Child pilgrims killed in Kashmir

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The Independent Online

Three children were killed when Islamic radicals attacked a party of Hindu pilgrims in Kashmir in one of several raids at the weekend that claimed a total of 21 lives.

Three children were killed when Islamic radicals attacked a party of Hindu pilgrims in Kashmir in one of several raids at the weekend that claimed a total of 21 lives.

Hundreds of Hindu pilgrims were clambering down a mountain track from the shrine of Hadha Mata in Kashmir on Saturday when Islamic radicals flung hand grenades and opened fire on them.

Police replied with gunfire and the ensuing firefight lasted several hours. Two boys, aged 11 and 13, and a girl of 17 died of their wounds on the way to hospital, and seven other pilgrims were injured.

Three of the pilgrims' Muslim escorts were also killed. Police said they died in the crossfire but, when rumours swept through the nearby mountain towns that they had been killed by Hindus to avenge the deaths of the children, the officers stepped in to prevent the two communities clashing.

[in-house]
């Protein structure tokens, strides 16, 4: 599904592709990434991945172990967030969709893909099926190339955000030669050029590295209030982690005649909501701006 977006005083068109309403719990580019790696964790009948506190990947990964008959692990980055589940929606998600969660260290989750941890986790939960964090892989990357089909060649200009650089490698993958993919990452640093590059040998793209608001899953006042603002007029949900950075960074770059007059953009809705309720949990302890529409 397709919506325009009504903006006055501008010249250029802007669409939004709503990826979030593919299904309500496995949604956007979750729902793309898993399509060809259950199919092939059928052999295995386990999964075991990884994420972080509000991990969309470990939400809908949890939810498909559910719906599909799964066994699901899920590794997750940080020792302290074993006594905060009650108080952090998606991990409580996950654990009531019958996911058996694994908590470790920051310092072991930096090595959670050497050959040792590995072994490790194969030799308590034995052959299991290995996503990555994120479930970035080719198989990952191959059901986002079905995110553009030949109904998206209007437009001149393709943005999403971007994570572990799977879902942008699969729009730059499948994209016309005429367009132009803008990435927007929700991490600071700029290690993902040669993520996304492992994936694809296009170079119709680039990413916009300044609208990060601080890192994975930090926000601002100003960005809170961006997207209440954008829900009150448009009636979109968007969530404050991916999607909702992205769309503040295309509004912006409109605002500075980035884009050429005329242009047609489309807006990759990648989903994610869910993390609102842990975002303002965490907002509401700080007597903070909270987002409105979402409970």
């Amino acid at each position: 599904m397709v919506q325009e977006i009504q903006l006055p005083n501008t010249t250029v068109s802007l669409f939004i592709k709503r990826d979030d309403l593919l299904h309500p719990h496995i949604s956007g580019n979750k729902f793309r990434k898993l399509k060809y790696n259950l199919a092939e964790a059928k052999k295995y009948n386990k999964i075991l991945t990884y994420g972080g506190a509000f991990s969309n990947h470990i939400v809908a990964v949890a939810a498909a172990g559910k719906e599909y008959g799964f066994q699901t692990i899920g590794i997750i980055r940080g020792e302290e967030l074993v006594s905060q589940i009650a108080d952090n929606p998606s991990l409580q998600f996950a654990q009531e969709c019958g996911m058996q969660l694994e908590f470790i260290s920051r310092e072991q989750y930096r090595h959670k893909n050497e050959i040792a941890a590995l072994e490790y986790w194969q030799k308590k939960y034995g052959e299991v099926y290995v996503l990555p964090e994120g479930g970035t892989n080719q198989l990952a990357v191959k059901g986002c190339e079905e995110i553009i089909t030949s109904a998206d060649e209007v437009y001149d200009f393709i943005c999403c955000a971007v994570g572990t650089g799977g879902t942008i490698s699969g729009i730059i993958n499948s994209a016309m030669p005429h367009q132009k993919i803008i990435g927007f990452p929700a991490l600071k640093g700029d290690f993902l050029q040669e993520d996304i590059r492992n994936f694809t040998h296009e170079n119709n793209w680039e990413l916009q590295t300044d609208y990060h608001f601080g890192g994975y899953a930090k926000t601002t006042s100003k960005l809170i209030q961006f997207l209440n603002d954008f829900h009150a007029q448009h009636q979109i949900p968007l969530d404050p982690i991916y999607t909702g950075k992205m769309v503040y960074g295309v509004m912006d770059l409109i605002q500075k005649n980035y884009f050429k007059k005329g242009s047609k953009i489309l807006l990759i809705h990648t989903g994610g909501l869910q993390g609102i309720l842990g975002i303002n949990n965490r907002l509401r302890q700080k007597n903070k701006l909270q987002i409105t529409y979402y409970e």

In another attack in the Jammu district of Jammu & Kashmir state, Islamic radicals burst into the mountain village of Badar, spraying gunfire and hurling grenades and killing five Hindus.

Four members of the Hizb-ul-Mujahideen militant group and a civilian were killed in a gun battle in Budgam district, west of Srinagar, police said. But locals said two of the five were innocent villagers.

The fighting follows a three-week lull in the violence during which a succession of senior western envoys – Jack Straw, the Foreign Secretary; Richard Armitage, the US deputy secretary of state; and Donald Rumsfeld, the American Defence Secretary – have shuttled between Islamabad and Delhi, trying to find a formula to stop India and Pakistan, both armed with nuclear weapons and with more than a million troops actively deployed on the border, from going to war.

The efforts have yielded little substantive: India's conciliatory gestures, removing a ban on Pakistani use of its airspace, and pulling its warships back from its neighbour's Arabian Sea coast, were dictated by selfish considerations, Islamabad believes. Yet the electric tension that prompted Western missions in the two countries to urge their nationals to leave at full speed appear to have abated somewhat.

Artillery and mortar fire across the Line of Control in Kashmir, which has killed dozens of non-combatants on both sides in recent weeks, dwindled to "routine" levels yesterday, with no casualties reported. And for the first time in six months, the Indian Army allowed some of its frontline troops to go on leave.

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